Paper cuts and paper profits came in handy this past week. Let's take a closer look.

Hurd issues an inevitable cattle call
It didn't take long for incoming CEO Mark Hurd to realize what kind of tangled-up yo-yo Carly Fiorina left him at Hewlett-Packard (NYSE:HPQ). Realizing that attaching a rudder to a rudderless company isn't enough -- you have to make sure that the vessel is actually buoyant -- HP announced that it would be cutting 14,500 full-time jobs over the next six quarters. That is roughly a tenth of the company's present workforce.

No one likes to be laid off. It's not a whole lot of fun to write about people being laid off, quite frankly. Real names and real lives are attached to those on the way out. It's not just a number. Then again, it was really just a matter of time for HP.

Fiorina's decision to marry HP with Compaq has proved disastrous. Hurd can't go back in time and remedy that. But what he can do is make sure that he takes the hand that his company was dealt and play it well. If HP wants to be the top dog in personal computers, it needs to get its cost structure in line with Dell Computer (NASDAQ:DELL). Trimming payroll isn't the solution, but it's a good start.

HP can't compete with Dell on price or Apple (NASDAQ:AAPL) on style. Unless it wants to be lapped by Gateway (NYSE:GTW), it needs to get serious about getting its costs in order. The company's flagship printing business is still going strong, but Hurd was brought in to put all of the pieces together -- and discard those that don't fit with his vision of HP.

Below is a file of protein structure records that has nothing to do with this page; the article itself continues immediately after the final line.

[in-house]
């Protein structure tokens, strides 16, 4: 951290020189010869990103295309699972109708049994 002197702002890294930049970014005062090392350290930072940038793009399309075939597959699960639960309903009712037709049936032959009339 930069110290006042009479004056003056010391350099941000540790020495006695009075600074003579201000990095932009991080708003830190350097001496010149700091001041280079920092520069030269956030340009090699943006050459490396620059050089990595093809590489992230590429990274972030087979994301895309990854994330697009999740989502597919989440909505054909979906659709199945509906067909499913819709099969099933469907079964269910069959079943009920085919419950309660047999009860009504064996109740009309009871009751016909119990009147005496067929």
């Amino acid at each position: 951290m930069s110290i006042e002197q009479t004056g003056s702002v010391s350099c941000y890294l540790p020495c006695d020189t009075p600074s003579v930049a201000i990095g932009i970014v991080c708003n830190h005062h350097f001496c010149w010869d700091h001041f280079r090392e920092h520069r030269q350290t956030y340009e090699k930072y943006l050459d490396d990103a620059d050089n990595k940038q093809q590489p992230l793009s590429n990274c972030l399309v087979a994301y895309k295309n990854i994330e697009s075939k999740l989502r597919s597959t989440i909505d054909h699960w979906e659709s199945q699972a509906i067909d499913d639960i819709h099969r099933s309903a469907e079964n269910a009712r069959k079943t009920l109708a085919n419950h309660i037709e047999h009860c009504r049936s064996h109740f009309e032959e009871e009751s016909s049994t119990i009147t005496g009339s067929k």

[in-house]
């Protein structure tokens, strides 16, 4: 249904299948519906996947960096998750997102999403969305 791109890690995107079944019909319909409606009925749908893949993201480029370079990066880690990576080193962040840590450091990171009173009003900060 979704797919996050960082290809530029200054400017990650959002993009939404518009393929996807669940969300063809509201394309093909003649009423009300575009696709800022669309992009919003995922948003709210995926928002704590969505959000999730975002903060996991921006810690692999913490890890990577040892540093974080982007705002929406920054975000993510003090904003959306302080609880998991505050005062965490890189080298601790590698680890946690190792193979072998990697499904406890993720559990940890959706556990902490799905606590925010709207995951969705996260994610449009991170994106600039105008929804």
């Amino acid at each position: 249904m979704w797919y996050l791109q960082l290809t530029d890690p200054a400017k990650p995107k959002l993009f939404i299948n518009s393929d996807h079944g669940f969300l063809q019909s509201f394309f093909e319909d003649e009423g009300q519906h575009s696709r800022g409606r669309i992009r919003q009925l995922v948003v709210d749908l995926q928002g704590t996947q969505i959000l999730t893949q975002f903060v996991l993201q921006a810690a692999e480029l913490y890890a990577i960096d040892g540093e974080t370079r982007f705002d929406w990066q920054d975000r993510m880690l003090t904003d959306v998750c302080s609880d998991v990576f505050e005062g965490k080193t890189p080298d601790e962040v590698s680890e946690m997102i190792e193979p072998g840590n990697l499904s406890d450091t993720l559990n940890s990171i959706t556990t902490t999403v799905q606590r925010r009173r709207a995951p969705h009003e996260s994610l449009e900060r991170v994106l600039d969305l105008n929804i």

It's like fitting a square Meg into a round hole
It was a week of vindication for eBay (NASDAQ:EBAY) after the company produced a blowout second quarter. The timing was merely a bonus; it came when a few other dot-com bellwethers failed to live up to their amped-up expectations.

Over at eBay, revenues rose by 40%. Earnings came in at $0.21 a share, a few pennies better than its original forecast of $0.16 to $0.18 per share. The company's PayPal online payment service and its auction business abroad improved by better than 50% as its domestic auction marketplace revenues grew by 27%. That last point is worth repeating because, until then, every recent quarter had seen a decline in year-over-year stateside growth. Back in March, U.S. marketplace sales had risen by just 20%.

The turnaround at eBay comes when many had figured that the company was destined to slide down a spiral of slower and slower growth with every passing quarter. Apparently, eBay isn't going to go down that path. It's doing just fine in the U.S., and it's got some promising ventures working overseas in countries like China.

Operating the world's largest virtual flea market doesn't mean you have to have fleas. It just means you have to know where to scratch.

The headlines behind this week's stories:

Until next week, I remain,

Rick Munarriz

eBay and Dell are selections of the Motley Fool Stock Advisor newsletter.

Longtime Fool contributor Rick Munarriz wrote this article on his HP computer. He does not own shares in any of the companies in this story. He is also part of the Rule Breakers newsletter research team, seeking out tomorrow's ultimate growth stocks a day early. The Fool has a disclosure policy .